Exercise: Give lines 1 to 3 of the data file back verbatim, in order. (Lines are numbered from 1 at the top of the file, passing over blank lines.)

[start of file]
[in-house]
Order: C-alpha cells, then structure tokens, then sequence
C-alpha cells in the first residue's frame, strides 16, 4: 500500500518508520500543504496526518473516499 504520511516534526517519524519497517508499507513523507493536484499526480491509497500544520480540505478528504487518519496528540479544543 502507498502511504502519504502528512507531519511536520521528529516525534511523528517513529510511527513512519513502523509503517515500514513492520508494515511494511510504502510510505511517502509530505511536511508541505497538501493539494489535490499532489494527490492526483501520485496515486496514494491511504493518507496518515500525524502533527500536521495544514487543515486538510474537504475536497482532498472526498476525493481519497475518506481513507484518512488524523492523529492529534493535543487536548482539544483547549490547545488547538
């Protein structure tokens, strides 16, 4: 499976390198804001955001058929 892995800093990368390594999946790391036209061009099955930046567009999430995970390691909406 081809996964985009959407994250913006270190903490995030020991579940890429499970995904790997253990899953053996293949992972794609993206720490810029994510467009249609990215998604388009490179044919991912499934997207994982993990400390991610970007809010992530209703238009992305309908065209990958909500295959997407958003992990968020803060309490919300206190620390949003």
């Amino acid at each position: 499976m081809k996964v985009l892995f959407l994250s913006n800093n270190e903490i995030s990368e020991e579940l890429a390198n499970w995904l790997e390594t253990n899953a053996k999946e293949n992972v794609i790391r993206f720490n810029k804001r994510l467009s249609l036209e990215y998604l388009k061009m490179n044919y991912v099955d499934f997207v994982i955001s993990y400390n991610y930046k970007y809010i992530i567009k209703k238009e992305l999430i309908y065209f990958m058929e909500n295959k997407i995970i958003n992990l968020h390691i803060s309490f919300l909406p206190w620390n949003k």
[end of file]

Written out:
[in-house]
Order: C-alpha cells, then structure tokens, then sequence
C-alpha cells in the first residue's frame, strides 16, 4: 500500500518508520500543504496526518473516499 504520511516534526517519524519497517508499507513523507493536484499526480491509497500544520480540505478528504487518519496528540479544543 502507498502511504502519504502528512507531519511536520521528529516525534511523528517513529510511527513512519513502523509503517515500514513492520508494515511494511510504502510510505511517502509530505511536511508541505497538501493539494489535490499532489494527490492526483501520485496515486496514494491511504493518507496518515500525524502533527500536521495544514487543515486538510474537504475536497482532498472526498476525493481519497475518506481513507484518512488524523492523529492529534493535543487536548482539544483547549490547545488547538